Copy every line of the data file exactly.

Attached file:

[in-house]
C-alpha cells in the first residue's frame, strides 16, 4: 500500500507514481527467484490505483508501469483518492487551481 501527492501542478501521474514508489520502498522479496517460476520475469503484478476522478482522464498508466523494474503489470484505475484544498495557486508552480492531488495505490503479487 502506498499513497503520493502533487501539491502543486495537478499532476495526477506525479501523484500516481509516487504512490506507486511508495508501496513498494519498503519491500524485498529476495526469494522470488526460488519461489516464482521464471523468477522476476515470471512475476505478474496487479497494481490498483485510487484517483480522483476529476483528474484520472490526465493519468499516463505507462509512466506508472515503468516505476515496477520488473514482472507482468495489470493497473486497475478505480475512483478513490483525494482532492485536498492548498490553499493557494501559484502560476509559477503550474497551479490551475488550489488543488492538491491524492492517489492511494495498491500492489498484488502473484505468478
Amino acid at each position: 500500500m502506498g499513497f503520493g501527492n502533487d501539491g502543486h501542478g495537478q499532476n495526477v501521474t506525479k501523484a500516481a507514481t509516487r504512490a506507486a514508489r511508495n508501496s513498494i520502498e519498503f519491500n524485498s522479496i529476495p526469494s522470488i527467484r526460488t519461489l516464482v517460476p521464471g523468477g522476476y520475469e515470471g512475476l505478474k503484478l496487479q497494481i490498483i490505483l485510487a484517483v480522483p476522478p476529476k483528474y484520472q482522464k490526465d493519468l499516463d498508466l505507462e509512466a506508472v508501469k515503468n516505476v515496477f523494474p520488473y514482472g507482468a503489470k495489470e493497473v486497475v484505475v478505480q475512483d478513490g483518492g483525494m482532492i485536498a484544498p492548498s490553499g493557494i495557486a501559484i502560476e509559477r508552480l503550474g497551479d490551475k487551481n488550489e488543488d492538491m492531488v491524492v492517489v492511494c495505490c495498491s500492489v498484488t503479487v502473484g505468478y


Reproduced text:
[in-house]
C-alpha cells in the first residue's frame, strides 16, 4: 500500500507514481527467484490505483508501469483518492487551481 501527492501542478501521474514508489520502498522479496517460476520475469503484478476522478482522464498508466523494474503489470484505475484544498495557486508552480492531488495505490503479487 502506498499513497503520493502533487501539491502543486495537478499532476495526477506525479501523484500516481509516487504512490506507486511508495508501496513498494519498503519491500524485498529476495526469494522470488526460488519461489516464482521464471523468477522476476515470471512475476505478474496487479497494481490498483485510487484517483480522483476529476483528474484520472490526465493519468499516463505507462509512466506508472515503468516505476515496477520488473514482472507482468495489470493497473486497475478505480475512483478513490483525494482532492485536498492548498490553499493557494501559484502560476509559477503550474497551479490551475488550489488543488492538491491524492492517489492511494495498491500492489498484488502473484505468478
Amino acid at each position: 500500500m502506498g499513497f503520493g501527492n502533487d501539491g502543486h501542478g495537478q499532476n495526477v501521474t506525479k501523484a500516481a507514481t509516487r504512490a506507486a514508489r511508495n508501496s513498494i520502498e519498503f519491500n524485498s522479496i529476495p526469494s522470488i527467484r526460488t519461489l516464482v517460476p521464471g523468477g522476476y520475469e515470471g512475476l505478474k503484478l496487479q497494481i490498483i490505483l485510487a484517483v480522483p476522478p476529476k483528474y484520472q482522464k490526465d493519468l499516463d498508466l505507462e509512466a506508472v508501469k515503468n516505476v515496477f523494474p520488473y514482472g507482468a503489470k495489470e493497473v486497475v484505475v478505480q475512483d478513490g483518492g483525494m482532492i485536498a484544498p492548498s490553499g493557494i495557486a501559484i502560476e509559477r508552480l503550474g497551479d490551475k487551481n488550489e488543488d492538491m492531488v491524492v492517489v492511494c495505490c495498491s500492489v498484488t503479487v502473484g505468478y